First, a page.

AHEAD OF THE PACK
Flat-pack furniture startups offer eco-friendly décor alternatives
Furniture waste is an estimated 8.5 million ton trash problem annually that global brands like IKEA and startups alike are working to address. As part of this movement, new flat-pack furniture and appliances are emerging that offer the mobile-friendly designs people crave without creating excessive waste in the process.
Floyd’s founders were tired of disposable furniture, so they set out to make products with quality materials designed for longevity but that also reflect the way people live today. Minimal assembly is required for its line of flat-pack furniture, and unlike Ikea, no tools are needed—just a pair of hands. The line features a bed with a plywood frame and a table and side table made with birch panels and steel legs for sturdiness. Products are designed in Detroit and made in the U.S., and the company offers free same-day deliver in NYC and SF.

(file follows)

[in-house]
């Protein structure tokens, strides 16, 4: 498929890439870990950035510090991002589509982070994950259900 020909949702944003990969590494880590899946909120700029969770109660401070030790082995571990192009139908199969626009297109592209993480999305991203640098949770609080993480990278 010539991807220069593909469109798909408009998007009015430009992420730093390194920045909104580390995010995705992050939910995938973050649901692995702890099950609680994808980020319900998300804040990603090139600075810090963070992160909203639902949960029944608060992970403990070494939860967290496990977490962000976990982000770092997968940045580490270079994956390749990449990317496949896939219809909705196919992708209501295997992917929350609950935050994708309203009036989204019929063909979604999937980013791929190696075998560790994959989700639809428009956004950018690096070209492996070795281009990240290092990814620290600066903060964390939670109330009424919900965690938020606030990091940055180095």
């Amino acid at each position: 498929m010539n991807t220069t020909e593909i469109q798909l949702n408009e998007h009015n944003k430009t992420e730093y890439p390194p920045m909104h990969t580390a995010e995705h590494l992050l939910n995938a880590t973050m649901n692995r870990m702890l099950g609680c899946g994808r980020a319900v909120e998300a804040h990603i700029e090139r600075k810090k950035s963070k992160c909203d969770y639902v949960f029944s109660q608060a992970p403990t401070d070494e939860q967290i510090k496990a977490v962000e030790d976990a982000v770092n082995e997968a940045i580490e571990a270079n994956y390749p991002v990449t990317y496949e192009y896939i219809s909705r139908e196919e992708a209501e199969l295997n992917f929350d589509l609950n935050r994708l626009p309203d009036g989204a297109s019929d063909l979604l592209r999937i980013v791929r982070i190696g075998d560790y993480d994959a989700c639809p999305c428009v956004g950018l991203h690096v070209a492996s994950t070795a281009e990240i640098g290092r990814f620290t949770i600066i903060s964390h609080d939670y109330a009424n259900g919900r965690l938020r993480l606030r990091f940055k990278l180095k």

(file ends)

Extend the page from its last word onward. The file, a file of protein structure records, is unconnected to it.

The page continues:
In a bid to radically transform consumption culture, flat-pack furniture startup Pentatonic repurposes everything from DVDs and water bottles to cigarette butts and smartphones for the creation of its pieces. The company’s first line includes chairs, tables, glassware and accessories made from upcycled materials without sacrificing design for the sake of sustainability. Like Floyd, no tools are required for furniture assembly, and the pieces are also modular so that people can mix and match based on their individual preference.
In response to increasing electrical waste, design graduate Kasey Hou developed a flat-pack toaster that can be easily repaired if it breaks down. The Repairable Flatpack Toaster is Hou’s graduate project from the University of Edinburgh. Per Dezeen, she wanted to explore through her work how the lifespan of electrical products could be increased. The self-assembly nature of the product means the toaster can be easily cleaned, and when it does eventually need to be thrown away, it can also be taken apart for recycling.